- Just because the child doesn’t have to join in, doesn’t mean all behavior is acceptable during prayer time. Decide which behaviors can get a pass (maybe lying down instead of kneeling, looking at a book, etc.) and which will result in the child being removed from the room. (screaming, throwing rosaries, etc.)
The Benefits of the Montessori Strategy
You might be on the fence about this seemingly passive strategy toward forming good prayer habits. Prayer is important, do we really want to just let our kids join in when ready? Shouldn’t we nudge a little more?
First of all, a note: the absorbent mind lasts until the age of 6. So this strategy will not work with your 6 and uppers. There is a time for laying down the law, e.g. “We fold our hands during prayer, and that means you, pal.” This time, however, comes when our kids are able to respond to reason, to pull themselves together, and to fold their hands.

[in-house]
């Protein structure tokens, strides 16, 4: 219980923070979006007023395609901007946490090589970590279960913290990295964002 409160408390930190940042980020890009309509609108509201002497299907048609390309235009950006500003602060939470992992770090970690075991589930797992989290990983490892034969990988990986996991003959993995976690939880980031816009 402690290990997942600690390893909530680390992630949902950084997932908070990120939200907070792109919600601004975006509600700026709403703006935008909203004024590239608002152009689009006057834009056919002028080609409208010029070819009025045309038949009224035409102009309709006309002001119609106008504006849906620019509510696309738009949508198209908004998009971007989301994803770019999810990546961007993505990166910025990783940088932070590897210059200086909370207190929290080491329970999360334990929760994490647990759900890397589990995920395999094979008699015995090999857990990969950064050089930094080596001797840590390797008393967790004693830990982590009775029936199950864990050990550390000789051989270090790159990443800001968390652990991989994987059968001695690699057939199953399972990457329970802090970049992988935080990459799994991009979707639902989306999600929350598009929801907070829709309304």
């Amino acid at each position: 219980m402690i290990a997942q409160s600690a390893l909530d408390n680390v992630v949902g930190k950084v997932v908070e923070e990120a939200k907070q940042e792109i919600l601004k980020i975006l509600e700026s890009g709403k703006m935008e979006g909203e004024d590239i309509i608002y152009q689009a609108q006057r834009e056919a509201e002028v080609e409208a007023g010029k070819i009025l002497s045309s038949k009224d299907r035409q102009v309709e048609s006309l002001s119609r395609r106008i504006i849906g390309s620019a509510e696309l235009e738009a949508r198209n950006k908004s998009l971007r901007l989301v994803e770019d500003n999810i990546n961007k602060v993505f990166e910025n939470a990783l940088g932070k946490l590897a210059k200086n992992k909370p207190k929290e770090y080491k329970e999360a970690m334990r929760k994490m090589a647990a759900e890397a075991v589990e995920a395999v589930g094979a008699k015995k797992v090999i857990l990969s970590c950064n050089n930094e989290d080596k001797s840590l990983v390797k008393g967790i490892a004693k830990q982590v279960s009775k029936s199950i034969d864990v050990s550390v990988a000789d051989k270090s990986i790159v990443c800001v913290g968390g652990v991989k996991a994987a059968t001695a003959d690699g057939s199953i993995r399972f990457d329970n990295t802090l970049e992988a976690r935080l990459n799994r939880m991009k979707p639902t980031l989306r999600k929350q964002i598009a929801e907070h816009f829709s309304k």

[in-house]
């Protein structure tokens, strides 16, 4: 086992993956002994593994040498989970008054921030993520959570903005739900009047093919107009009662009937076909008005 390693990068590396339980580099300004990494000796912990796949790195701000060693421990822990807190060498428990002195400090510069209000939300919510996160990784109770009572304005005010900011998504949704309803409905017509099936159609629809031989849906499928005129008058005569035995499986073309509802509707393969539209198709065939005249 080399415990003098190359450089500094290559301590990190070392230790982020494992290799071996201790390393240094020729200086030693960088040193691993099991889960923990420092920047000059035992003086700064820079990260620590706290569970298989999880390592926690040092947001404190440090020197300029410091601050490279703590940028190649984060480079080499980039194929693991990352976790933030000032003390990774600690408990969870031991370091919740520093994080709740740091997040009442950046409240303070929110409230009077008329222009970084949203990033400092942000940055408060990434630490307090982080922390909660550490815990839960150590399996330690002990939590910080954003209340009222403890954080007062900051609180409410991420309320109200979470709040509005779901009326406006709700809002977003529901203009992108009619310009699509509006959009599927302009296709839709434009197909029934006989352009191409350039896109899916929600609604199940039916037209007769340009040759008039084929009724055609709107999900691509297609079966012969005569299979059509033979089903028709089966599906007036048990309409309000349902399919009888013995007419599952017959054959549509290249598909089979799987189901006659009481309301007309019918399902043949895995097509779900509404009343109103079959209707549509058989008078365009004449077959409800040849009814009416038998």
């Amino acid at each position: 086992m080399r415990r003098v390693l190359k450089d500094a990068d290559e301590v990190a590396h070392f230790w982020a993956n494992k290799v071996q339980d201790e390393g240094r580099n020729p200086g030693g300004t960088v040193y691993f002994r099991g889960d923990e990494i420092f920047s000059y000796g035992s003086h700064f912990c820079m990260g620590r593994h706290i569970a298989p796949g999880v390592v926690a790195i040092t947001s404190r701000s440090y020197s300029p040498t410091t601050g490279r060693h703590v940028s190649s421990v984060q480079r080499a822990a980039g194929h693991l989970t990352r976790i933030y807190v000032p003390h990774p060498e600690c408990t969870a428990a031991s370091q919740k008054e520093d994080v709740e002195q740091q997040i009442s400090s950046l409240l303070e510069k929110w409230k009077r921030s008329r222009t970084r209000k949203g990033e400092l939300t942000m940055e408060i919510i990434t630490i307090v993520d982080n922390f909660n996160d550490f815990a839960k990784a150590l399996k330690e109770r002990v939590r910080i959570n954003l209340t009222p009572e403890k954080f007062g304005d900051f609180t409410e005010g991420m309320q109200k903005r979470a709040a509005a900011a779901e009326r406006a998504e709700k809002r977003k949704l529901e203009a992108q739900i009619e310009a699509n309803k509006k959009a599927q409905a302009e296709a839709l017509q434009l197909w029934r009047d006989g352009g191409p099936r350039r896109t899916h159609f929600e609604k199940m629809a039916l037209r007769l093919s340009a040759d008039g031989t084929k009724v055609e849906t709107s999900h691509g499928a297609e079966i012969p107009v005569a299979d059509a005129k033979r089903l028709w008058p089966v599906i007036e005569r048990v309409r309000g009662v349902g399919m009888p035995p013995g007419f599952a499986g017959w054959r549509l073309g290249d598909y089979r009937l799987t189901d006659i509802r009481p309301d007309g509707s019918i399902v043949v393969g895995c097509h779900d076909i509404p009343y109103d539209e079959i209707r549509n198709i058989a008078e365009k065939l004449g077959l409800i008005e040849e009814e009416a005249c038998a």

Secondly, here is what we can achieve by following the Montessori strategy when they’re young:
- The beginnings of a habit of prayer that is based 0% on coercion and 100% on love/the desire to imitate what is good.
- The beginnings of a habit of listening to the promptings of the Holy Spirit. Those natural instincts that draw the child towards the good come from God. Our goal is to work with God, not instead of Him.
- Hopefully, a deeper prayer life in ourselves, once we realize how important it is to model the goal in a beautiful way.
Testimonies to the Power of Example
St. John Paul the Great writes about his father:
“After my mother’s death, his life became one of constant prayer. Sometimes I would wake up during the night and find my father on his knees, just as I would always see him kneeling in the parish church. We never spoke about a vocation to the priesthood, but his example was in a way my first seminary, a kind of domestic seminary.” (Quoted in St. John Paul the Great: His Five Loves, by Jason Evert)
And a woman, beautiful on the inside and out, gave this testimony at her father’s funeral, which I attended. I’ve copied it here with her permission.